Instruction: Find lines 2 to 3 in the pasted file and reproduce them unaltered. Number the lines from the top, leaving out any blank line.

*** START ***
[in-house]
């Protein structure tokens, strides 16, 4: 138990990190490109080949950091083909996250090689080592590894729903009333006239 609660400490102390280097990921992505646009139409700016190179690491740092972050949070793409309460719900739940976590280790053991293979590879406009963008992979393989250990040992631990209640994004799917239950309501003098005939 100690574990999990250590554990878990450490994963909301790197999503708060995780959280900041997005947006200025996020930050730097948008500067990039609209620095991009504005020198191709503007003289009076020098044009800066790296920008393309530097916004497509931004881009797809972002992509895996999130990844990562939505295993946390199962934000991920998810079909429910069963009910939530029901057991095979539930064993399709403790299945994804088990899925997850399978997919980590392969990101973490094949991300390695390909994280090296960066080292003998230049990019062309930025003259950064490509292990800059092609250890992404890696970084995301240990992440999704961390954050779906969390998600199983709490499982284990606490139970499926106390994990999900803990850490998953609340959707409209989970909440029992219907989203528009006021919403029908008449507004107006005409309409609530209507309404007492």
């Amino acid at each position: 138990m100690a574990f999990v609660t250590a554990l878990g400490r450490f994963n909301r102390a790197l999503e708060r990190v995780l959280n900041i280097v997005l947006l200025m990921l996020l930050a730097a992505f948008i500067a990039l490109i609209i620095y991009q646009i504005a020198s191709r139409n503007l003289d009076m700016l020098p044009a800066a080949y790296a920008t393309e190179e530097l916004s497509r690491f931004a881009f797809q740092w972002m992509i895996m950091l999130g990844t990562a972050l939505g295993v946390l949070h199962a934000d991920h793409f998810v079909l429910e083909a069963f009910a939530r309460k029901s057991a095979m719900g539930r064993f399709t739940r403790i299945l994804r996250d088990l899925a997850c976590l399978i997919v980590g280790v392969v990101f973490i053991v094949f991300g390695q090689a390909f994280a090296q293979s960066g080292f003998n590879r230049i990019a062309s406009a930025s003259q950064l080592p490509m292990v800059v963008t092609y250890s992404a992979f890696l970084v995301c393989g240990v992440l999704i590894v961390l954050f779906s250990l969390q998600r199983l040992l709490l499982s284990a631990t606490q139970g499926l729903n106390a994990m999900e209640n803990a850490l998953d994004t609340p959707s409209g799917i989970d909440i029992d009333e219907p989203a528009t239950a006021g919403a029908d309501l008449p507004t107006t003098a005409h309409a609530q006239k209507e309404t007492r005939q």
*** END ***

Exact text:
């Protein structure tokens, strides 16, 4: 138990990190490109080949950091083909996250090689080592590894729903009333006239 609660400490102390280097990921992505646009139409700016190179690491740092972050949070793409309460719900739940976590280790053991293979590879406009963008992979393989250990040992631990209640994004799917239950309501003098005939 100690574990999990250590554990878990450490994963909301790197999503708060995780959280900041997005947006200025996020930050730097948008500067990039609209620095991009504005020198191709503007003289009076020098044009800066790296920008393309530097916004497509931004881009797809972002992509895996999130990844990562939505295993946390199962934000991920998810079909429910069963009910939530029901057991095979539930064993399709403790299945994804088990899925997850399978997919980590392969990101973490094949991300390695390909994280090296960066080292003998230049990019062309930025003259950064490509292990800059092609250890992404890696970084995301240990992440999704961390954050779906969390998600199983709490499982284990606490139970499926106390994990999900803990850490998953609340959707409209989970909440029992219907989203528009006021919403029908008449507004107006005409309409609530209507309404007492």
């Amino acid at each position: 138990m100690a574990f999990v609660t250590a554990l878990g400490r450490f994963n909301r102390a790197l999503e708060r990190v995780l959280n900041i280097v997005l947006l200025m990921l996020l930050a730097a992505f948008i500067a990039l490109i609209i620095y991009q646009i504005a020198s191709r139409n503007l003289d009076m700016l020098p044009a800066a080949y790296a920008t393309e190179e530097l916004s497509r690491f931004a881009f797809q740092w972002m992509i895996m950091l999130g990844t990562a972050l939505g295993v946390l949070h199962a934000d991920h793409f998810v079909l429910e083909a069963f009910a939530r309460k029901s057991a095979m719900g539930r064993f399709t739940r403790i299945l994804r996250d088990l899925a997850c976590l399978i997919v980590g280790v392969v990101f973490i053991v094949f991300g390695q090689a390909f994280a090296q293979s960066g080292f003998n590879r230049i990019a062309s406009a930025s003259q950064l080592p490509m292990v800059v963008t092609y250890s992404a992979f890696l970084v995301c393989g240990v992440l999704i590894v961390l954050f779906s250990l969390q998600r199983l040992l709490l499982s284990a631990t606490q139970g499926l729903n106390a994990m999900e209640n803990a850490l998953d994004t609340p959707s409209g799917i989970d909440i029992d009333e219907p989203a528009t239950a006021g919403a029908d309501l008449p507004t107006t003098a005409h309409a609530q006239k209507e309404t007492r005939q």